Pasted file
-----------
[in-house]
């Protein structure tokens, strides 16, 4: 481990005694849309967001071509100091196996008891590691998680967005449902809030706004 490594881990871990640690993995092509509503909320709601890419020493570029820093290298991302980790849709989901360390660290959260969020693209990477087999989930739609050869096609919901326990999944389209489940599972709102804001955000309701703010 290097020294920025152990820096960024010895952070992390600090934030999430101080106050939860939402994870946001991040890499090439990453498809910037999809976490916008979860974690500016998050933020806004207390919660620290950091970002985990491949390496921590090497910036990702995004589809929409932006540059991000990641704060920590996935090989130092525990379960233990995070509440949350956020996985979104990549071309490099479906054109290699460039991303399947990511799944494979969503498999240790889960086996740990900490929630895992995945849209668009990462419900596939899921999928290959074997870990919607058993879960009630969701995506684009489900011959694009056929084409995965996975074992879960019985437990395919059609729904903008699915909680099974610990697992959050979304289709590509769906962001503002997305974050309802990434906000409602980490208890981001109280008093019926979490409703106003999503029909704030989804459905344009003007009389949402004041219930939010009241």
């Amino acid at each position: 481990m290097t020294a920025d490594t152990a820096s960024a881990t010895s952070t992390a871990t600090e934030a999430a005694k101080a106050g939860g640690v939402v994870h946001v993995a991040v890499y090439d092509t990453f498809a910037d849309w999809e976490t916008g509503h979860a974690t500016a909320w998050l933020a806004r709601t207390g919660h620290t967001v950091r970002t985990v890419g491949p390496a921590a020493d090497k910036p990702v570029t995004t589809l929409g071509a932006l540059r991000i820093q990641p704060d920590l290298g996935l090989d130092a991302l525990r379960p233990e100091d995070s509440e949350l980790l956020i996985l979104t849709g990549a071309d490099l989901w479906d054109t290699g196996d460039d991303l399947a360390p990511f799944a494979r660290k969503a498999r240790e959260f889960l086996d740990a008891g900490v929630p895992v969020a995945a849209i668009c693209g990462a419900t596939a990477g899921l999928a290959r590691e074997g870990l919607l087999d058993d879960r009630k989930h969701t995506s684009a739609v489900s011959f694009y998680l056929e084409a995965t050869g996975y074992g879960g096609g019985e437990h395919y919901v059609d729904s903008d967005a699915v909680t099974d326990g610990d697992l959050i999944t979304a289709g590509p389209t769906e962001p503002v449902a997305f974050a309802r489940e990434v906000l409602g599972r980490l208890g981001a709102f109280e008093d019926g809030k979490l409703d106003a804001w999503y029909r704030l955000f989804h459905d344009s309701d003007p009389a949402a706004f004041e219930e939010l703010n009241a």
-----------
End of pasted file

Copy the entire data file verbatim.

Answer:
[in-house]
């Protein structure tokens, strides 16, 4: 481990005694849309967001071509100091196996008891590691998680967005449902809030706004 490594881990871990640690993995092509509503909320709601890419020493570029820093290298991302980790849709989901360390660290959260969020693209990477087999989930739609050869096609919901326990999944389209489940599972709102804001955000309701703010 290097020294920025152990820096960024010895952070992390600090934030999430101080106050939860939402994870946001991040890499090439990453498809910037999809976490916008979860974690500016998050933020806004207390919660620290950091970002985990491949390496921590090497910036990702995004589809929409932006540059991000990641704060920590996935090989130092525990379960233990995070509440949350956020996985979104990549071309490099479906054109290699460039991303399947990511799944494979969503498999240790889960086996740990900490929630895992995945849209668009990462419900596939899921999928290959074997870990919607058993879960009630969701995506684009489900011959694009056929084409995965996975074992879960019985437990395919059609729904903008699915909680099974610990697992959050979304289709590509769906962001503002997305974050309802990434906000409602980490208890981001109280008093019926979490409703106003999503029909704030989804459905344009003007009389949402004041219930939010009241």
């Amino acid at each position: 481990m290097t020294a920025d490594t152990a820096s960024a881990t010895s952070t992390a871990t600090e934030a999430a005694k101080a106050g939860g640690v939402v994870h946001v993995a991040v890499y090439d092509t990453f498809a910037d849309w999809e976490t916008g509503h979860a974690t500016a909320w998050l933020a806004r709601t207390g919660h620290t967001v950091r970002t985990v890419g491949p390496a921590a020493d090497k910036p990702v570029t995004t589809l929409g071509a932006l540059r991000i820093q990641p704060d920590l290298g996935l090989d130092a991302l525990r379960p233990e100091d995070s509440e949350l980790l956020i996985l979104t849709g990549a071309d490099l989901w479906d054109t290699g196996d460039d991303l399947a360390p990511f799944a494979r660290k969503a498999r240790e959260f889960l086996d740990a008891g900490v929630p895992v969020a995945a849209i668009c693209g990462a419900t596939a990477g899921l999928a290959r590691e074997g870990l919607l087999d058993d879960r009630k989930h969701t995506s684009a739609v489900s011959f694009y998680l056929e084409a995965t050869g996975y074992g879960g096609g019985e437990h395919y919901v059609d729904s903008d967005a699915v909680t099974d326990g610990d697992l959050i999944t979304a289709g590509p389209t769906e962001p503002v449902a997305f974050a309802r489940e990434v906000l409602g599972r980490l208890g981001a709102f109280e008093d019926g809030k979490l409703d106003a804001w999503y029909r704030l955000f989804h459905d344009s309701d003007p009389a949402a706004f004041e219930e939010l703010n009241a």